‘Brand Modi’ is much more aligned with ‘Brand India’ today: Sanjay Sarma
Sanjay Sarma, the co-founder and chief executive of Design Worldwide, on why Brand Modi appeals to people across social strata, caste, gender and age groups
Latest News »
- Global gold prices stay steady ahead of speech by US Fed’s Janet Yellen
- Google braces for EU ruling that may slow shopping ad boom
- US clears sale of Guardian drones to India
- Tejas Networks shares rise 2.7% on stock market debut
- Trump accepts Narendra Modi’s invite for India visit, commits to India-US ties
Sanjay Sarma, co-founder and chief executive of Design Worldwide, an integrated strategic branding and creative solutions company, on why Brand Modi appeals to people across social strata, caste, gender and age groups. Edited excerpts:
What changes do you perceive in brand Modi over the years—from 2014 when he was seen more as an anti-Congress and anti-corruption brand to now when he’s being seen as someone who empowers the poor?
I think Brand Modi is much more aligned with Brand India today than it was in 2014, which is a good thing. Earlier, it was all about the individual; but today, it is synonymous with India and its development. The narrative has progressed from building a cult figure to aligning with the national agenda. In just a few years, Brand Modi has managed to achieve the kind of loyalty which most brands take decades to build.
Your comment on his journey as a brand.
So far, we have seen the negatives surrounding his personality give way to positives. Earlier, there was a strong “anti” streak (anti-Muslim, anti-Congress, anti-Corruption) in how he was perceived. Now, there is a positive aura around him that reflects a “pro” stance in everything he does (pro-poor, pro-development, pro-transparency, pro-youth, pro-girl child, pro-masses). This is a subtle but important positioning shift that will have long-term benefits over the next decade. No one would deny that in just three years, Brand Modi has decimated every shred of competition within and outside the party to emerge as the most dominant leader in the country. And the long-term objective would perhaps be to go down in history as one of India’s most significant leaders of all times. I imagine that 20 years from now, (independence hero Mohandas Karamchand) Gandhi and Modi will be seen as the greatest Indians ever.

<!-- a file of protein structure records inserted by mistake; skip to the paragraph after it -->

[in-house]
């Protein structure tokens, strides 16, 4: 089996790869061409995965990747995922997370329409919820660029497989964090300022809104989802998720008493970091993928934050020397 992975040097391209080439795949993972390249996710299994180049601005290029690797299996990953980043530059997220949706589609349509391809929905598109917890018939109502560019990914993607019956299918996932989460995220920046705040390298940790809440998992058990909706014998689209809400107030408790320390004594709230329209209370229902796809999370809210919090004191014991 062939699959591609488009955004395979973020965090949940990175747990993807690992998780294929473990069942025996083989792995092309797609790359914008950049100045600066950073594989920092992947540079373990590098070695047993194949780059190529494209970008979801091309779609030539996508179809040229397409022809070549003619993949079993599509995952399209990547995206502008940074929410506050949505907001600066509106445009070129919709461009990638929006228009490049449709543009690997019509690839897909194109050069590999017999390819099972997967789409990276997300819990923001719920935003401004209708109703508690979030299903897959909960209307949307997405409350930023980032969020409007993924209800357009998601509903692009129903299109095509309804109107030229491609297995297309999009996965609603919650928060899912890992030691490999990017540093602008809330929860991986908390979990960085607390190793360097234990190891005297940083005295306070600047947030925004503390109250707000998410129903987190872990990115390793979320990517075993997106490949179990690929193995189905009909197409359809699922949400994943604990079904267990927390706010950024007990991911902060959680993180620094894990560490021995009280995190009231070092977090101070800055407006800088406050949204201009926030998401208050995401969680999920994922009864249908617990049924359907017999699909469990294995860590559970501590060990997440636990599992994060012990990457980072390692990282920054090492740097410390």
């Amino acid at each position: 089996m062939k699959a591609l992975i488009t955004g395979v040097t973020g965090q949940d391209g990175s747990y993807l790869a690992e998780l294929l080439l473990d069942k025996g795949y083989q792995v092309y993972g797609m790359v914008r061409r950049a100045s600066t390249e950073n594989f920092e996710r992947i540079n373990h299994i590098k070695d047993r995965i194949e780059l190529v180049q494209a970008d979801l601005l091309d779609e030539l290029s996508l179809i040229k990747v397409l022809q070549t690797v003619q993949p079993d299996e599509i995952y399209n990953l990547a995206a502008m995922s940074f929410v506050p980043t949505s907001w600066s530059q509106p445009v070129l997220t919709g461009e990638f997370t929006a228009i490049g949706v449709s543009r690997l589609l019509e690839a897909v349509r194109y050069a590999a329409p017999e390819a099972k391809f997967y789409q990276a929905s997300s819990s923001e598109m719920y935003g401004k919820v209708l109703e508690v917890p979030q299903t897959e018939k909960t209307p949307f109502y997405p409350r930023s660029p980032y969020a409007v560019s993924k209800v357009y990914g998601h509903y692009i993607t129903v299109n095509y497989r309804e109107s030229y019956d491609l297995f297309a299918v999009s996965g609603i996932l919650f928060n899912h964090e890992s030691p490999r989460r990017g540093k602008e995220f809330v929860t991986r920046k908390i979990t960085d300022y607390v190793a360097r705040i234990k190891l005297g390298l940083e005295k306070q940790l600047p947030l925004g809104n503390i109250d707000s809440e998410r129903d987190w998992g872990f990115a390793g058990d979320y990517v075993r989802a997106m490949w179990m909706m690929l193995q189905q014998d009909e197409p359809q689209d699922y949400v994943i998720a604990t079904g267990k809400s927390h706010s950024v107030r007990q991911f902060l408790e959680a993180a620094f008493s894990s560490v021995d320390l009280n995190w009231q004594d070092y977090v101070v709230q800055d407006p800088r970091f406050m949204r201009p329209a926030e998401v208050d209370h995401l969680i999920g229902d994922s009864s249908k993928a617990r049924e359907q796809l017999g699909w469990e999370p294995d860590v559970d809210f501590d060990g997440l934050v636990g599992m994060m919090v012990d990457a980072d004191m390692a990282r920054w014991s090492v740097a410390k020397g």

What is it that you think appeals to people about him and how does his appeal cut across social strata, caste, gender and age groups?
The single-minded promise of “a better India for every Indian” delivered with a strong dose of nationalism has resonated with most people. Except perhaps some sections who continue to remain critical and cynical. They can mock his shortcomings, but can’t deny his presence and enigma.
People today see Modi as a man with a vision; on a mission. A one man army.
The fact that he has been able to cultivate this messiah-like, larger-than-life aura is remarkable. Everyone sees their own aspirations slowly aligning with his grand vision.
Be it employment, entrepreneurship, skill development, women empowerment, opportunities for the girl child, housing for all, banking for all, demonetisation, digitization of the economy—people see every step as progressive and are willing to disregard minor shortfalls along the way. He has managed to sell the big picture, and that will keep him going for the next decade.
What are the chief attributes of this brand?
Decisive, disciplined, durable. Confidant, commanding and always in control.
What should he do to extend the popularity of his brand?
To answer the first part of the question: The defence adviser from the high commission of a neighbouring country told me recently, “You have a visionary leader, and we know that. But he runs the risk of being pulled down by the short-sightedness of his own party and people. If he can break through the saffron shackles and cultivate a secular identity that has the world’s approval, nothing can stop India. And that will be good for the entire region.” To extend its longevity and go down in the annals of history as one of the greatest, this is what Brand Modi needs to achieve.
The second part: Human brands do evolve, and so has Brand Modi. The hard image has considerably softened, and he has adapted himself well to align with the responsibility of his office and the aspirations of a billion people. But core values should remain rock solid. That is where someone like (Delhi chief minister) Arvind Kejriwal has faltered.
Brand Modi’s equity is now strongly linked to Brand India’s equity, and the next phase will be about tangible results, not promises.